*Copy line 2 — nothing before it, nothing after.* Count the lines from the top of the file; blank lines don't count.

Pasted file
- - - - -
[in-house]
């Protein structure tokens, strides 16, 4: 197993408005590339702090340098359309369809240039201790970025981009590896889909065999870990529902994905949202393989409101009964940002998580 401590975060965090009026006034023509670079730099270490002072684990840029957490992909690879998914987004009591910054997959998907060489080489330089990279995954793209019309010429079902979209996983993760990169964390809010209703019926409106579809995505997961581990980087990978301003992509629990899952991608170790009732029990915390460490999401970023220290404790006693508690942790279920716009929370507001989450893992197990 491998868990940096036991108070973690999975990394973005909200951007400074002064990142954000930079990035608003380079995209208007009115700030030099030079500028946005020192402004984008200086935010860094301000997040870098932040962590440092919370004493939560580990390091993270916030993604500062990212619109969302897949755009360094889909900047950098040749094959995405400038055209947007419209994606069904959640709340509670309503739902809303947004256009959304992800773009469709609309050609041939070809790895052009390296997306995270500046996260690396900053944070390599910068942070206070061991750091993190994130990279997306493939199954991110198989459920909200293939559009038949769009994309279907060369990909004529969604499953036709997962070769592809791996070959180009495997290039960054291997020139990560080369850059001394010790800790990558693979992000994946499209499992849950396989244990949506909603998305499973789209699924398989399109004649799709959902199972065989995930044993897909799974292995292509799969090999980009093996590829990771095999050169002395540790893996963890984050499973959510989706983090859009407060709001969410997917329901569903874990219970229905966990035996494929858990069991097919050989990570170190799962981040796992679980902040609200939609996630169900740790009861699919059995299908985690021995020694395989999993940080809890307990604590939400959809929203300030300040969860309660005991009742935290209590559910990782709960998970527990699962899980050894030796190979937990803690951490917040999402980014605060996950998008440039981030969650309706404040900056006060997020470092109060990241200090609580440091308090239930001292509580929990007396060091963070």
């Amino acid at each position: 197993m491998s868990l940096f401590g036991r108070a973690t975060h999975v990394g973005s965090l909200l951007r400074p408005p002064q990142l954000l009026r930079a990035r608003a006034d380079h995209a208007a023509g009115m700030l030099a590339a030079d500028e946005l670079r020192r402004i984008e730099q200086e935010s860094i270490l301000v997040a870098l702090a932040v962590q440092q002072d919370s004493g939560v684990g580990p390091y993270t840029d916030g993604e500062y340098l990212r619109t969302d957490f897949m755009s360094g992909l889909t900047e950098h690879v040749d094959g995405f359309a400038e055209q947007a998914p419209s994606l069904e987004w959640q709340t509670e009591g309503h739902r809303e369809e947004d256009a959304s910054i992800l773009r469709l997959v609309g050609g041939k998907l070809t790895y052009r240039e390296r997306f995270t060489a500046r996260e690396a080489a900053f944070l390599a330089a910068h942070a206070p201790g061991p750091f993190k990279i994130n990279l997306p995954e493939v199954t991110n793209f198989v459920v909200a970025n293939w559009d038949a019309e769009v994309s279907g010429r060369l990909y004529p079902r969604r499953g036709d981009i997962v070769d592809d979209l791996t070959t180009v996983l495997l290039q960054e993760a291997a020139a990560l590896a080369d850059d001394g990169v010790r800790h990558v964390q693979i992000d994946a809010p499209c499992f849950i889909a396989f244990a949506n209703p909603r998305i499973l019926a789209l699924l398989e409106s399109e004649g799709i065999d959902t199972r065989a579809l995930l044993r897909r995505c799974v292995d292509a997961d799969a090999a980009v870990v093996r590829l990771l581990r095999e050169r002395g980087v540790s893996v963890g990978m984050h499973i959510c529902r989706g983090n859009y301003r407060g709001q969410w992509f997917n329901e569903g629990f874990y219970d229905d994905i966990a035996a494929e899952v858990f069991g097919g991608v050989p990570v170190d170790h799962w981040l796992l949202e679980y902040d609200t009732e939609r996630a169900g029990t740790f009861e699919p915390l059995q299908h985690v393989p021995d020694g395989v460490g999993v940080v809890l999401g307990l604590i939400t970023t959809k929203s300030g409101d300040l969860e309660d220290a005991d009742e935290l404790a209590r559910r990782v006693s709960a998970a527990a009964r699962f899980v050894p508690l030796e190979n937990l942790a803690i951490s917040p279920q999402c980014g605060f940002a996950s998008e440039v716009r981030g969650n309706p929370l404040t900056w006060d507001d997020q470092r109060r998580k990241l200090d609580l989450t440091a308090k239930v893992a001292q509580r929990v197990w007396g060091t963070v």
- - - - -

């Protein structure tokens, strides 16, 4: 197993408005590339702090340098359309369809240039201790970025981009590896889909065999870990529902994905949202393989409101009964940002998580 401590975060965090009026006034023509670079730099270490002072684990840029957490992909690879998914987004009591910054997959998907060489080489330089990279995954793209019309010429079902979209996983993760990169964390809010209703019926409106579809995505997961581990980087990978301003992509629990899952991608170790009732029990915390460490999401970023220290404790006693508690942790279920716009929370507001989450893992197990 491998868990940096036991108070973690999975990394973005909200951007400074002064990142954000930079990035608003380079995209208007009115700030030099030079500028946005020192402004984008200086935010860094301000997040870098932040962590440092919370004493939560580990390091993270916030993604500062990212619109969302897949755009360094889909900047950098040749094959995405400038055209947007419209994606069904959640709340509670309503739902809303947004256009959304992800773009469709609309050609041939070809790895052009390296997306995270500046996260690396900053944070390599910068942070206070061991750091993190994130990279997306493939199954991110198989459920909200293939559009038949769009994309279907060369990909004529969604499953036709997962070769592809791996070959180009495997290039960054291997020139990560080369850059001394010790800790990558693979992000994946499209499992849950396989244990949506909603998305499973789209699924398989399109004649799709959902199972065989995930044993897909799974292995292509799969090999980009093996590829990771095999050169002395540790893996963890984050499973959510989706983090859009407060709001969410997917329901569903874990219970229905966990035996494929858990069991097919050989990570170190799962981040796992679980902040609200939609996630169900740790009861699919059995299908985690021995020694395989999993940080809890307990604590939400959809929203300030300040969860309660005991009742935290209590559910990782709960998970527990699962899980050894030796190979937990803690951490917040999402980014605060996950998008440039981030969650309706404040900056006060997020470092109060990241200090609580440091308090239930001292509580929990007396060091963070």